HIV AIDS Symptoms Treatment

The Human Immunodeficiency Virus, which is also commonly known as HIV, has gained worldwide attention within the last few decades. HIV is the virus that leads to AIDS. The virus is quite similar to other viruses, like those that result in a cold or flu. The difference is that over time, the immune system can rid itself of most viruses. However, this is not the case with HIV. Once an individual has contracted the HIV virus, it will remain with the individual for the remainder of the person’s life. HIV is part of the genus Lentivirus and is a member of the Retroviridae family.

As the virus remains in the body, it attacks the immune system by destroying CD4+ T cells (white blood cells). Once too many CD4+ T cells have been destroyed, it is virtually impossible for the body to fight off any infections. Presently, two types of HIV exist: HIV-1 and HIV-2. HIV-1 is the most common form of the virus and HIV-2 cases rarely exist within the US. There is a significant genetic difference between the two subtypes, and HIV-2 cases have not been seen outside of Africa.

Not all individuals that have HIV will see a progression to Acquired Immune Deficiency Syndrome (AIDS). Prior to medical advancement, HIV was expected to progress into AIDS within a few years. Presently, people are living much longer (even decades) with the HIV virus. Without any medical treatment, individuals with HIV may be subjected to some very serious infections. Once the body becomes immune deficient, then AIDS begins to develop.

HIV Transmission

Individuals infected with HIV during the early stages of the virus do not usually have any obvious symptoms. However, infected individuals are still able to transmit the virus to other individuals. The virus can be transmitted during sexual intercourse, blood transfusions, a mother’s breast milk, or vaginal fluids. In the U.S., HIV is mainly transmitted through sexual intercourse and the sharing of needles. Although it is possible to transmit HIV through oral sex, it is not known to occur as frequently as the above-listed transmission methods. It is very difficult for HIV to survive outside of the body, and it does not spread simply by kissing, hugging, touching surfaces, or via other casual contact with an infected person where body fluids are not present.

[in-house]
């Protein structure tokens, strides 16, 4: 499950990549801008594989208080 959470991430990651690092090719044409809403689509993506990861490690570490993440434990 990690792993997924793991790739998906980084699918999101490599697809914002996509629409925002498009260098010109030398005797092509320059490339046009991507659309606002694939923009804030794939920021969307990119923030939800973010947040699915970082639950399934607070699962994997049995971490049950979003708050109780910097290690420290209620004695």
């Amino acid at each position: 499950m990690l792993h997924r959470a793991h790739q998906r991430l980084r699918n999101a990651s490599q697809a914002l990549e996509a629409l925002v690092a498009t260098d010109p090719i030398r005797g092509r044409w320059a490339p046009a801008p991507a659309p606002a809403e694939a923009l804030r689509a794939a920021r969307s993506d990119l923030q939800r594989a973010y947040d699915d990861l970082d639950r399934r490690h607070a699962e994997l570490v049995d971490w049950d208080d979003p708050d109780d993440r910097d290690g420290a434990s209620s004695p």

HIV Symptoms

Most individuals who are infected with the virus experience flu-like symptoms within two months of contracting the virus. Some common symptoms of the infection may include night sweats, frequent fevers, chills, weakness, headache, sore throat, joint pain, diarrhea, swollen glands, weight loss, and rashes. A varying number of infected individuals will also experience other opportunistic infections during these early stages. Although there is presently no cure for AIDS or HIV, early treatment options can prolong life.

HIV Prevention

Once a person is infected with HIV, the virus slowly begins destroying the individual’s immune system. A combination of Antiretroviral drugs along with treatments that enhance the immune system have enabled many individuals with HIV to live longer lives than what was possible even 20 years ago. Because there is no cure for HIV or AIDS, educating individuals on preventive techniques is the only way to minimize the spread of the disease. The most recognized method of prevention is avoiding blood to blood contact and practicing safe sex by using condoms. A helpful HIV/AIDS prevention article can be found here.

The only way an individual can positively know if he or she has HIV/AIDS is to get tested. If you think you may have HIV, you may want to contact one of your local testing sites; these can be located by performing a simple internet search. Most healthcare providers and community health centers offer testing, some free of charge. There are also FDA approved home test kits that can be purchased at many drug stores. You may also visit aids.gov for additional information about HIV and AIDS and to locate a testing site near you.

image courtesy of C. Goldsmith Content Providers: CDC/ C. Goldsmith, P. Feorino, E. L. Palmer, W. R. McManus [Public domain], via Wikimedia Commons